Cemetery bankruptcy
draws fire

A group opposes the proposed
demolition of niches for urns

By Leila Fujimori

A group meets tonight to come up with a way to block a bankruptcy reorganization plan that includes demolishing a Nuuanu cemetery's deteriorating pagoda, which houses hundreds of niches for urns.

Wayne Kotomori, organizer of the group of niche and plot owners, also alleges Honolulu Memorial Park owners have acted unethically and have engaged in illegal activities by operating the cemetery for several years without a license.

If Bankruptcy Judge Robert Faris approves the plan for Honolulu Memorial Park on Feb. 18, the pagoda with 1,765 niches would be demolished.

The cemetery sold 1,267 pagoda niches and has 550 unoccupied niches in its temple and garden. About 96 urns are interred in the pagoda.

No matter how many niches were purchased in the pagoda, under the plan, each pagoda niche purchaser would receive one niche in the cemetery's temple or garden, said Jerrold Guben, attorney for Honolulu Memorial Park. That means people who bought multiple niches would receive only one niche.

A bankruptcy reorganization plan includes demolishing the deteriorating pagoda at Honolulu Memorial Park in Nuuanu.

"You're going to have 717 people out in the cold, people in their 70s, 80s and 90s with nowhere to go," said Kotomori.

The group meets at 6 p.m. today at Kawananakoa Middle School. The deadline for submitting objections and ballots to vote on the plan to Guben is Tuesday. Honolulu Memorial Park filed for bankruptcy reorganization on Dec. 20, 2001.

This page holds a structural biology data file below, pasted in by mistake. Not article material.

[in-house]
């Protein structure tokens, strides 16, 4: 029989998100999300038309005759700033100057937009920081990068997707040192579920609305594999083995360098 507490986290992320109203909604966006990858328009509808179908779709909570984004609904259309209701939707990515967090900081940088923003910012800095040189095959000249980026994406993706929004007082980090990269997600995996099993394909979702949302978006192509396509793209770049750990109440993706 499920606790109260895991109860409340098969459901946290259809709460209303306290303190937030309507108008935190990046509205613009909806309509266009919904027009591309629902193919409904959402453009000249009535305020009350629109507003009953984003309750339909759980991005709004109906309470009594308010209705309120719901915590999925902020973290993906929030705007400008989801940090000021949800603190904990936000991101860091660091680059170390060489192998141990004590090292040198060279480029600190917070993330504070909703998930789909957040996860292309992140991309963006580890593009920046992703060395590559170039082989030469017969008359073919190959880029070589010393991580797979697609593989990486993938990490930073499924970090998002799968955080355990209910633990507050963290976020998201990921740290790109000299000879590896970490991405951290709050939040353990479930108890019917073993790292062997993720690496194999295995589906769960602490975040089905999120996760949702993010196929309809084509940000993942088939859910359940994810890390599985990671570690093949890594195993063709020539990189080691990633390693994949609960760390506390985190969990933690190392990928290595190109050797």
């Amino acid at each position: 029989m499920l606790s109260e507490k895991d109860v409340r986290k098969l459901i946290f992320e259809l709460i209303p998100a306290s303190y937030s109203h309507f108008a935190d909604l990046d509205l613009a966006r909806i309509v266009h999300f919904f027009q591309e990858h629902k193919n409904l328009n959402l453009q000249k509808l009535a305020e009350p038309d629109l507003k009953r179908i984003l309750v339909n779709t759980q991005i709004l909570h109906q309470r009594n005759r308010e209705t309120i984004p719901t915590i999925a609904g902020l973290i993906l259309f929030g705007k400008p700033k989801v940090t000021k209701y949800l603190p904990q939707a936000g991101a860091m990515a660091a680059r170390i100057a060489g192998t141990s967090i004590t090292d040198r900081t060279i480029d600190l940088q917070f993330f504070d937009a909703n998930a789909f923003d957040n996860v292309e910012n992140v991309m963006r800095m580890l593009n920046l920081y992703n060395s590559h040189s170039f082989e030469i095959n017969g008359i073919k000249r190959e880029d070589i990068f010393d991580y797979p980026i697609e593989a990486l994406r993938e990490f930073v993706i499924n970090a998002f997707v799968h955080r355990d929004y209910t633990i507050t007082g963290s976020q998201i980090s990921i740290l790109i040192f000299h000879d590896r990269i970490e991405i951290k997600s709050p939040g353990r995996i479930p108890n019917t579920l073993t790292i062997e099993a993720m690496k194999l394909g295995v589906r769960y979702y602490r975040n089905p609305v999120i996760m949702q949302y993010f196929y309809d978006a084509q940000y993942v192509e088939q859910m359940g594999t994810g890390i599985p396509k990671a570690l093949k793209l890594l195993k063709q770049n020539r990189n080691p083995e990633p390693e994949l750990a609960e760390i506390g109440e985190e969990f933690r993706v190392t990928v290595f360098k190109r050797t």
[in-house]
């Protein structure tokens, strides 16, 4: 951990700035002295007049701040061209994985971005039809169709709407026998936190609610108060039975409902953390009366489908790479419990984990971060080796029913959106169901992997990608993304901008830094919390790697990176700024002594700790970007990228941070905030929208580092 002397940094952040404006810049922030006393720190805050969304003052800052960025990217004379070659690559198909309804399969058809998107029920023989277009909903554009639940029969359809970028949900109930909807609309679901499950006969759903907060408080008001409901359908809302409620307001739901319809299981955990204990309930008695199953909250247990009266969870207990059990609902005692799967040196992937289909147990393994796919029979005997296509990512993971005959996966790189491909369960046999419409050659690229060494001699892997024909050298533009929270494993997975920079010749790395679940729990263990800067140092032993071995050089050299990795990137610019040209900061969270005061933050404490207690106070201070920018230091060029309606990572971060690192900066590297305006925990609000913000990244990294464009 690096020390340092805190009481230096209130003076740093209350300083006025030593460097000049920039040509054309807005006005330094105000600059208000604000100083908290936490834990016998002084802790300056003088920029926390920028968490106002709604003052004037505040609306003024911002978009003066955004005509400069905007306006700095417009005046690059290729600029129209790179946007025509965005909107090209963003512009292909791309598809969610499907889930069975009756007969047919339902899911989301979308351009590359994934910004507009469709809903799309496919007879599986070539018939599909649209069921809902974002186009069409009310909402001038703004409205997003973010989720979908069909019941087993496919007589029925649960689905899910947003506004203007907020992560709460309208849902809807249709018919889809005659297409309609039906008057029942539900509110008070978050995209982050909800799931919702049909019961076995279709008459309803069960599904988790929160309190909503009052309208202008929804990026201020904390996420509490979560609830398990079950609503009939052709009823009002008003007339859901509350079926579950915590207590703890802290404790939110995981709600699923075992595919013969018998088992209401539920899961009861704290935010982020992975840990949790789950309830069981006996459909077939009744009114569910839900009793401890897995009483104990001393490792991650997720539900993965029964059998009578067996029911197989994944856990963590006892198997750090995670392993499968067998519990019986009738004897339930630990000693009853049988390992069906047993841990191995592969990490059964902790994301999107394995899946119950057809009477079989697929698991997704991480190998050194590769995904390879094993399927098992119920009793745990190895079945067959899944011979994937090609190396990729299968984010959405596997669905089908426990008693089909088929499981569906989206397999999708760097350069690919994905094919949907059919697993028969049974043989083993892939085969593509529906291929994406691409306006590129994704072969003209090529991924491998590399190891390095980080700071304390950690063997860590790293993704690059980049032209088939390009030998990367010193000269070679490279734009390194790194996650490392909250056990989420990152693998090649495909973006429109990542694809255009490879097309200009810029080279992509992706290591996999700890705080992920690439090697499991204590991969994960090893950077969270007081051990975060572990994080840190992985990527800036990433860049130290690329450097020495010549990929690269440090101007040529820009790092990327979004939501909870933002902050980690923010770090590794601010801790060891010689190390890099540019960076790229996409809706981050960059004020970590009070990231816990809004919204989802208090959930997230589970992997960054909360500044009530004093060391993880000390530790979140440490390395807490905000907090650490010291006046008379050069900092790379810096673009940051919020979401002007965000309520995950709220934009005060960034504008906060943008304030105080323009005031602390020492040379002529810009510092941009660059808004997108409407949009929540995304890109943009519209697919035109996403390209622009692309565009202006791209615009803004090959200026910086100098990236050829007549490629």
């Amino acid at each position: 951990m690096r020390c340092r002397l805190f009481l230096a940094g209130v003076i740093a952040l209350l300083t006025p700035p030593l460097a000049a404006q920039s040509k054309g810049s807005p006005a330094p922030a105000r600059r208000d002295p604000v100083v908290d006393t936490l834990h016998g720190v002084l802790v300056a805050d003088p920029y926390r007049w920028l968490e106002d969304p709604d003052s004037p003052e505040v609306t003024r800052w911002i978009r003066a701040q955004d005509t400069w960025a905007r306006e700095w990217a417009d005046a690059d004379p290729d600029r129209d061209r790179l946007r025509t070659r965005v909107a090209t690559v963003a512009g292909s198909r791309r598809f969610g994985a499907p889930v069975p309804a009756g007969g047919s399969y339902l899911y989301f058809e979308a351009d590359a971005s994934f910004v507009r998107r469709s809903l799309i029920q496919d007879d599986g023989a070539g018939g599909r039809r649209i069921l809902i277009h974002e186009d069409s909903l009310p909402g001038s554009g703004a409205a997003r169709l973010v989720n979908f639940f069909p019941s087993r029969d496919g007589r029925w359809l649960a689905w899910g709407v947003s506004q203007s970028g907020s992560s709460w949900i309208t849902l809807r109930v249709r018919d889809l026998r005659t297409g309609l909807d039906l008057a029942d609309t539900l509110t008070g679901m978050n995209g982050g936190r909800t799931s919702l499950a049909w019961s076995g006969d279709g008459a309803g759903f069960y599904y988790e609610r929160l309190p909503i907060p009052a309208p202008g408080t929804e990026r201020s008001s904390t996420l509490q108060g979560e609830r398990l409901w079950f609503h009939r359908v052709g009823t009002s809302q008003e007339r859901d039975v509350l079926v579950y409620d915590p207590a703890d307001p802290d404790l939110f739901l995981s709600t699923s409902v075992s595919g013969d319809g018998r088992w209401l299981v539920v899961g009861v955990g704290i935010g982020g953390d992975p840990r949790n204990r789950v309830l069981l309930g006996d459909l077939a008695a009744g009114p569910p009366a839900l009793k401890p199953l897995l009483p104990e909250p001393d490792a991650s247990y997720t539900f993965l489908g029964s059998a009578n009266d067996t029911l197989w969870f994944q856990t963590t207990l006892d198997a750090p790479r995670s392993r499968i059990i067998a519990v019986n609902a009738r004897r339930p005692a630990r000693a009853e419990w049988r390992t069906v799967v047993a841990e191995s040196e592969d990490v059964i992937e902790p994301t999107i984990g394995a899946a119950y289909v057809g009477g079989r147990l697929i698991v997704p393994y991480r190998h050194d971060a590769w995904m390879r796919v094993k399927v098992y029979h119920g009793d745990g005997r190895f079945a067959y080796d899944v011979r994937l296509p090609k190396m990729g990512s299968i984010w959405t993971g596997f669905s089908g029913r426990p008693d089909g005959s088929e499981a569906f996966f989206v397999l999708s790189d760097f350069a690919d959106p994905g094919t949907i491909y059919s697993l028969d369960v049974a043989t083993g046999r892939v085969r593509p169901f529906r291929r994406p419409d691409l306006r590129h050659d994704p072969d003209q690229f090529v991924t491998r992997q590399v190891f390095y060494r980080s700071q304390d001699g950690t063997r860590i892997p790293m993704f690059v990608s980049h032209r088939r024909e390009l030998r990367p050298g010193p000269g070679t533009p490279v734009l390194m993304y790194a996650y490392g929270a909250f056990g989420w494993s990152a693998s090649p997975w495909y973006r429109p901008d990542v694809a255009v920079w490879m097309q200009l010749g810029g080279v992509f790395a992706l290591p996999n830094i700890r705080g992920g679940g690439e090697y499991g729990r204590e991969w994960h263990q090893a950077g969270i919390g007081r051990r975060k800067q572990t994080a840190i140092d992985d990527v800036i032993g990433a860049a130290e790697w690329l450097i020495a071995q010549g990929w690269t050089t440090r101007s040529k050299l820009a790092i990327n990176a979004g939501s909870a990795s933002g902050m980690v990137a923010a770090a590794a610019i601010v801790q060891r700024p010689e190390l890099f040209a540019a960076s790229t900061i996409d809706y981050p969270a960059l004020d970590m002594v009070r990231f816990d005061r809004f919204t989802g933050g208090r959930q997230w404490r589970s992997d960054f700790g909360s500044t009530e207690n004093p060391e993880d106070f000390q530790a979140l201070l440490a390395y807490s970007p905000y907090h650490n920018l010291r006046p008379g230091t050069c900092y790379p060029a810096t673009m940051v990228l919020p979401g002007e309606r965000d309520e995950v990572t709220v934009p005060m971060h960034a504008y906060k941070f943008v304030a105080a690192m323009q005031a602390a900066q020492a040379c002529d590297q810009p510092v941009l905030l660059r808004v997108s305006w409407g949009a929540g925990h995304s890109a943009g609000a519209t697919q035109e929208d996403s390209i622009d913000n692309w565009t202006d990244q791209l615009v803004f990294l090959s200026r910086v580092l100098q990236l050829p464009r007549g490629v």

Kotomori said the cemetery owners ran the pagoda into the ground by failing to make repairs on a minor leak in the roof in 1978. Instead, they placed a sheet of plastic and buckets under the leak, he said.

Kotomori's father, who died Dec. 5, had purchased four temple niches and four plots.

The pagoda's aesthetic value was the main reason his father and many others bought into the cemetery, he said. "You take away the pagoda and you just have a piece of property," he said.

Guben said the pagoda's renovation could cost up to $2.5 million compared with $200,000 to demolish, and it is accruing a $50 daily fine by the city for safety issues. Shareholders chose to reorganize and eliminate the pagoda issue.

Guben said the bankruptcy has nothing to do with the maintenance of the pagoda or the park.

Niche and plot buyers paid one-time maintenance fees, which went into a perpetual-care fund managed by the Honolulu Memorial Association but cannot be used until it reaches a level where it can generate enough income for maintenance.

The cemetery's license lapsed in December 1999. It operated without a license from Jan. 1, 1992, through September 1997.

The company and its officers and directors -- James Richards, Herbert Richards Jr. and George Manning Richards -- were slapped with a lawsuit in 1997 by the state Department of Commerce and Consumer Affairs for charging plot buyers thousands of dollars extra for maintenance fees years after they were purchased, and operated without a license.

The defendants agreed in a stipulated judgment to pay $10,000 in penalties and not to assess perpetual-care fees to individuals named in the suit and to cease from performing cemetery work until a license is obtained.

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